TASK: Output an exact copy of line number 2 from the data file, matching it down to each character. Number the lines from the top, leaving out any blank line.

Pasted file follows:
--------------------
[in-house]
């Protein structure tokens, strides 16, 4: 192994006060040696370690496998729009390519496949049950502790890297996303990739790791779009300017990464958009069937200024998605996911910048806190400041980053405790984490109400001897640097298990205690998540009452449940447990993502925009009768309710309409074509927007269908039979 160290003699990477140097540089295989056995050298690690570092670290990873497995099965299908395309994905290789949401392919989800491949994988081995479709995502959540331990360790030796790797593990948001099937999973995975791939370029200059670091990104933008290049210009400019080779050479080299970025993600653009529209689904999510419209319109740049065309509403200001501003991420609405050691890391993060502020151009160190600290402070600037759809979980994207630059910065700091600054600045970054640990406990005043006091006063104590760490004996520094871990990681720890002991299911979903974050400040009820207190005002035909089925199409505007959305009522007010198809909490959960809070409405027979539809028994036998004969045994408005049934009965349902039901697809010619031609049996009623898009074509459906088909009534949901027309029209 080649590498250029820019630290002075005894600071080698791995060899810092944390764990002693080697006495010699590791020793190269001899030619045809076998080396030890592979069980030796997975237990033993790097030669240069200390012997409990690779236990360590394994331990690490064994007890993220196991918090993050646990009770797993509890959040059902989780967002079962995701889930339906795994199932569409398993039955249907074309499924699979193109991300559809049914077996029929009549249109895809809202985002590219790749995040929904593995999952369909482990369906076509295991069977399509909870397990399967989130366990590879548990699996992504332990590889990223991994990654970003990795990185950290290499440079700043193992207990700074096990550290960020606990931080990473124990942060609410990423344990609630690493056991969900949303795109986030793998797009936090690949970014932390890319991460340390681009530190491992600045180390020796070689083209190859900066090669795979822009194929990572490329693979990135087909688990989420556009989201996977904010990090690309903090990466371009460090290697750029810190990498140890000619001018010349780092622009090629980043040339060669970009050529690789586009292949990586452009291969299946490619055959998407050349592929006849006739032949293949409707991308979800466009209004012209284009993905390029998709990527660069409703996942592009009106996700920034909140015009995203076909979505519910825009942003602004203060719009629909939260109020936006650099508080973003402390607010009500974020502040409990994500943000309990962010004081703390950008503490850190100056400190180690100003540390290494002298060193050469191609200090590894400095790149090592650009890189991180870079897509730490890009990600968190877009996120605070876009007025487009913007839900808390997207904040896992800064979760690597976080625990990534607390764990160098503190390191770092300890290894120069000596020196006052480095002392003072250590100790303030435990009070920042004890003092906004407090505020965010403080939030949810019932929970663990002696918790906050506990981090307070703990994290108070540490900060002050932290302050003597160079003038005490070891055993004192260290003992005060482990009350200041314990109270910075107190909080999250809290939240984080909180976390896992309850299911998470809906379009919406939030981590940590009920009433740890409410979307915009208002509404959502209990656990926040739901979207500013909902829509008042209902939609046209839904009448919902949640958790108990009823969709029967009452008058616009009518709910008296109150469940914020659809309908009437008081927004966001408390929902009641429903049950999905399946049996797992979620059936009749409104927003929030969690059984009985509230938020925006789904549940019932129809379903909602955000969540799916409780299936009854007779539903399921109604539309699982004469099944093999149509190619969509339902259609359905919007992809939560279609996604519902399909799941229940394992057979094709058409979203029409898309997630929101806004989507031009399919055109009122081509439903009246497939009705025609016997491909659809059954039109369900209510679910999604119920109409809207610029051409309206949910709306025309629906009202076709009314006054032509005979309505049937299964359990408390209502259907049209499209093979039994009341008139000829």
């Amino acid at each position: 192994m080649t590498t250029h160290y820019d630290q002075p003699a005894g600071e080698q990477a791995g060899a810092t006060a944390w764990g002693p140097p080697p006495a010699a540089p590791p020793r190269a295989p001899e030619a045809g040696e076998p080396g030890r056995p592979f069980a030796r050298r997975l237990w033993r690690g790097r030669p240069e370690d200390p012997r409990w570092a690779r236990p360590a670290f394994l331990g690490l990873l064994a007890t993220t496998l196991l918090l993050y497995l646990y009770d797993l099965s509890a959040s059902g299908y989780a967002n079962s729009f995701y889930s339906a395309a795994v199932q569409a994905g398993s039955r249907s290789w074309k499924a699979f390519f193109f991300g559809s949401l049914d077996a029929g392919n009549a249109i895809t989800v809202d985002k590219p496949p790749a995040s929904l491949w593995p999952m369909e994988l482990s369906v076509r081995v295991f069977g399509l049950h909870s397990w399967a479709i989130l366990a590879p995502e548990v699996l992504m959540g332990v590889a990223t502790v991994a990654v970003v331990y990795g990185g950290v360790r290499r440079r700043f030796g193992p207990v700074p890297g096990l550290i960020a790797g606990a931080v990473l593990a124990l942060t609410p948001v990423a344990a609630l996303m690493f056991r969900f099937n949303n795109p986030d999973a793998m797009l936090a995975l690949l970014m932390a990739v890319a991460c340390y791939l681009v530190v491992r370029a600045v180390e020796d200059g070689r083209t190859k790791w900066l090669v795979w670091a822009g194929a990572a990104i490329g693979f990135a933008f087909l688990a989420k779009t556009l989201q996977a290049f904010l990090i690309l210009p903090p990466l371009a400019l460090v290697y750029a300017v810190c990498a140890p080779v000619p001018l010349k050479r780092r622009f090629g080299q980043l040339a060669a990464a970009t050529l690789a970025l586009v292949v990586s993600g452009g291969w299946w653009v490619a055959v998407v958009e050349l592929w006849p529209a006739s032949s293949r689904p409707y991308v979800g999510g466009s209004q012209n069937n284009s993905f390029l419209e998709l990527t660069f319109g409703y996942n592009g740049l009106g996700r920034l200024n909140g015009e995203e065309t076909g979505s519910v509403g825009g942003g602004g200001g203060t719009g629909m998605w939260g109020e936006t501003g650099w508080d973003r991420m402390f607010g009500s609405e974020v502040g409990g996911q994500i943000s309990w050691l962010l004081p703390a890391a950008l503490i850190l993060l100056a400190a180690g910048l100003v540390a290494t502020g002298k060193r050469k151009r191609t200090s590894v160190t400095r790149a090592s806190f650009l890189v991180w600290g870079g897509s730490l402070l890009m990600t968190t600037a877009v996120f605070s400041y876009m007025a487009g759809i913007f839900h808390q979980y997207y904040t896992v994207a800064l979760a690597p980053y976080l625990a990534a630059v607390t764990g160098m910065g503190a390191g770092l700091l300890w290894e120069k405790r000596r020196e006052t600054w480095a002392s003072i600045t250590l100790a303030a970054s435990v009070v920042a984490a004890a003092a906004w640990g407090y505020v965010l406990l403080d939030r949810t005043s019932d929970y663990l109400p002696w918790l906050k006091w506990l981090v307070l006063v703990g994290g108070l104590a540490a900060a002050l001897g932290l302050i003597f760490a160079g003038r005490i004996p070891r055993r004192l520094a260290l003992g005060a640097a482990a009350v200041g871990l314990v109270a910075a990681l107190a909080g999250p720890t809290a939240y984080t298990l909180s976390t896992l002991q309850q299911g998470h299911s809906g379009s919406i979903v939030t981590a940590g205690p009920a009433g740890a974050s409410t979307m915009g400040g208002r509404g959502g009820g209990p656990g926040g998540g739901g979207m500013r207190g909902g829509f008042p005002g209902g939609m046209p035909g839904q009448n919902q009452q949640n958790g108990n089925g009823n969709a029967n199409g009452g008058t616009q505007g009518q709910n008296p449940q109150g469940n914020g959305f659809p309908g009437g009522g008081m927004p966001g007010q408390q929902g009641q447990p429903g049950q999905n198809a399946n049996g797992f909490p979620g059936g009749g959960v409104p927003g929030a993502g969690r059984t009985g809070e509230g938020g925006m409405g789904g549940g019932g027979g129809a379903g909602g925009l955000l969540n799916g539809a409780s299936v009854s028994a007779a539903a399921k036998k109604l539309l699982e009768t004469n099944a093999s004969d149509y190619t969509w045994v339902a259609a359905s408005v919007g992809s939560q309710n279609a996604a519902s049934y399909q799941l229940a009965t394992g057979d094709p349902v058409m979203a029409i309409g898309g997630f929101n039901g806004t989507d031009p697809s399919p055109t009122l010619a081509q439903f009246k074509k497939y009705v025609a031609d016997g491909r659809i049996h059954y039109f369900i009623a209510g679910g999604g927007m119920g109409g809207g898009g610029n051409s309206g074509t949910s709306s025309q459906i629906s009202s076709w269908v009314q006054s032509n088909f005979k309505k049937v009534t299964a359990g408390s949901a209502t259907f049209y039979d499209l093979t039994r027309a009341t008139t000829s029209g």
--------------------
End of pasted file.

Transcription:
């Protein structure tokens, strides 16, 4: 192994006060040696370690496998729009390519496949049950502790890297996303990739790791779009300017990464958009069937200024998605996911910048806190400041980053405790984490109400001897640097298990205690998540009452449940447990993502925009009768309710309409074509927007269908039979 160290003699990477140097540089295989056995050298690690570092670290990873497995099965299908395309994905290789949401392919989800491949994988081995479709995502959540331990360790030796790797593990948001099937999973995975791939370029200059670091990104933008290049210009400019080779050479080299970025993600653009529209689904999510419209319109740049065309509403200001501003991420609405050691890391993060502020151009160190600290402070600037759809979980994207630059910065700091600054600045970054640990406990005043006091006063104590760490004996520094871990990681720890002991299911979903974050400040009820207190005002035909089925199409505007959305009522007010198809909490959960809070409405027979539809028994036998004969045994408005049934009965349902039901697809010619031609049996009623898009074509459906088909009534949901027309029209 080649590498250029820019630290002075005894600071080698791995060899810092944390764990002693080697006495010699590791020793190269001899030619045809076998080396030890592979069980030796997975237990033993790097030669240069200390012997409990690779236990360590394994331990690490064994007890993220196991918090993050646990009770797993509890959040059902989780967002079962995701889930339906795994199932569409398993039955249907074309499924699979193109991300559809049914077996029929009549249109895809809202985002590219790749995040929904593995999952369909482990369906076509295991069977399509909870397990399967989130366990590879548990699996992504332990590889990223991994990654970003990795990185950290290499440079700043193992207990700074096990550290960020606990931080990473124990942060609410990423344990609630690493056991969900949303795109986030793998797009936090690949970014932390890319991460340390681009530190491992600045180390020796070689083209190859900066090669795979822009194929990572490329693979990135087909688990989420556009989201996977904010990090690309903090990466371009460090290697750029810190990498140890000619001018010349780092622009090629980043040339060669970009050529690789586009292949990586452009291969299946490619055959998407050349592929006849006739032949293949409707991308979800466009209004012209284009993905390029998709990527660069409703996942592009009106996700920034909140015009995203076909979505519910825009942003602004203060719009629909939260109020936006650099508080973003402390607010009500974020502040409990994500943000309990962010004081703390950008503490850190100056400190180690100003540390290494002298060193050469191609200090590894400095790149090592650009890189991180870079897509730490890009990600968190877009996120605070876009007025487009913007839900808390997207904040896992800064979760690597976080625990990534607390764990160098503190390191770092300890290894120069000596020196006052480095002392003072250590100790303030435990009070920042004890003092906004407090505020965010403080939030949810019932929970663990002696918790906050506990981090307070703990994290108070540490900060002050932290302050003597160079003038005490070891055993004192260290003992005060482990009350200041314990109270910075107190909080999250809290939240984080909180976390896992309850299911998470809906379009919406939030981590940590009920009433740890409410979307915009208002509404959502209990656990926040739901979207500013909902829509008042209902939609046209839904009448919902949640958790108990009823969709029967009452008058616009009518709910008296109150469940914020659809309908009437008081927004966001408390929902009641429903049950999905399946049996797992979620059936009749409104927003929030969690059984009985509230938020925006789904549940019932129809379903909602955000969540799916409780299936009854007779539903399921109604539309699982004469099944093999149509190619969509339902259609359905919007992809939560279609996604519902399909799941229940394992057979094709058409979203029409898309997630929101806004989507031009399919055109009122081509439903009246497939009705025609016997491909659809059954039109369900209510679910999604119920109409809207610029051409309206949910709306025309629906009202076709009314006054032509005979309505049937299964359990408390209502259907049209499209093979039994009341008139000829």